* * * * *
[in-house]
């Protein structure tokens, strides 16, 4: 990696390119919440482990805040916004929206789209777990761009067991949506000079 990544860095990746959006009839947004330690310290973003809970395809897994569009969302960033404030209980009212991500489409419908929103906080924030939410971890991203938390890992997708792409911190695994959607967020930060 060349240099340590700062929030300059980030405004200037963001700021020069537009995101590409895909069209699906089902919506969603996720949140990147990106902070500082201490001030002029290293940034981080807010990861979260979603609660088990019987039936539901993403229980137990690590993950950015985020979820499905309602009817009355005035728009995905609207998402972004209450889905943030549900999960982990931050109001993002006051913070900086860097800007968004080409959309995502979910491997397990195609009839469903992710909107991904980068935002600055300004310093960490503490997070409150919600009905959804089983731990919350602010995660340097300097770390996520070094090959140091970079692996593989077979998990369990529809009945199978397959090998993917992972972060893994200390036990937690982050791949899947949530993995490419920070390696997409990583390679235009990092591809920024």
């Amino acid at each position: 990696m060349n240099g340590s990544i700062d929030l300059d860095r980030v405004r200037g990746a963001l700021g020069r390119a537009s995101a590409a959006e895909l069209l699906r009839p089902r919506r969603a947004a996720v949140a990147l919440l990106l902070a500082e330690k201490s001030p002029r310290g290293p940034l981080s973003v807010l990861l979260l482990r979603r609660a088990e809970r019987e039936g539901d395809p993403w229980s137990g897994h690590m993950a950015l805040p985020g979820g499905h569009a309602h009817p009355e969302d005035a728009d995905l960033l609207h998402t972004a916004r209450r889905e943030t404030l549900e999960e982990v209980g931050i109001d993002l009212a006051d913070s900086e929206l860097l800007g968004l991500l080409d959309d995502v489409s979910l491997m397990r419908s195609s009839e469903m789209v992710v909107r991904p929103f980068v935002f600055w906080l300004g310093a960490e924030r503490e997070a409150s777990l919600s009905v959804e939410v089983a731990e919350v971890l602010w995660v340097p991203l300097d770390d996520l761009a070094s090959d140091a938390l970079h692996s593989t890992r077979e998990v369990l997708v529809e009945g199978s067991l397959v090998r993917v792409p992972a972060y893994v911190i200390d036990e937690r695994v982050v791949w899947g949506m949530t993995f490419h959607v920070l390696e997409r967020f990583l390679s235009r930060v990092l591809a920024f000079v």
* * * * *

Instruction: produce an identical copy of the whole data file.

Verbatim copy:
[in-house]
């Protein structure tokens, strides 16, 4: 990696390119919440482990805040916004929206789209777990761009067991949506000079 990544860095990746959006009839947004330690310290973003809970395809897994569009969302960033404030209980009212991500489409419908929103906080924030939410971890991203938390890992997708792409911190695994959607967020930060 060349240099340590700062929030300059980030405004200037963001700021020069537009995101590409895909069209699906089902919506969603996720949140990147990106902070500082201490001030002029290293940034981080807010990861979260979603609660088990019987039936539901993403229980137990690590993950950015985020979820499905309602009817009355005035728009995905609207998402972004209450889905943030549900999960982990931050109001993002006051913070900086860097800007968004080409959309995502979910491997397990195609009839469903992710909107991904980068935002600055300004310093960490503490997070409150919600009905959804089983731990919350602010995660340097300097770390996520070094090959140091970079692996593989077979998990369990529809009945199978397959090998993917992972972060893994200390036990937690982050791949899947949530993995490419920070390696997409990583390679235009990092591809920024």
């Amino acid at each position: 990696m060349n240099g340590s990544i700062d929030l300059d860095r980030v405004r200037g990746a963001l700021g020069r390119a537009s995101a590409a959006e895909l069209l699906r009839p089902r919506r969603a947004a996720v949140a990147l919440l990106l902070a500082e330690k201490s001030p002029r310290g290293p940034l981080s973003v807010l990861l979260l482990r979603r609660a088990e809970r019987e039936g539901d395809p993403w229980s137990g897994h690590m993950a950015l805040p985020g979820g499905h569009a309602h009817p009355e969302d005035a728009d995905l960033l609207h998402t972004a916004r209450r889905e943030t404030l549900e999960e982990v209980g931050i109001d993002l009212a006051d913070s900086e929206l860097l800007g968004l991500l080409d959309d995502v489409s979910l491997m397990r419908s195609s009839e469903m789209v992710v909107r991904p929103f980068v935002f600055w906080l300004g310093a960490e924030r503490e997070a409150s777990l919600s009905v959804e939410v089983a731990e919350v971890l602010w995660v340097p991203l300097d770390d996520l761009a070094s090959d140091a938390l970079h692996s593989t890992r077979e998990v369990l997708v529809e009945g199978s067991l397959v090998r993917v792409p992972a972060y893994v911190i200390d036990e937690r695994v982050v791949w899947g949506m949530t993995f490419h959607v920070l390696e997409r967020f990583l390679s235009r930060v990092l591809a920024f000079v």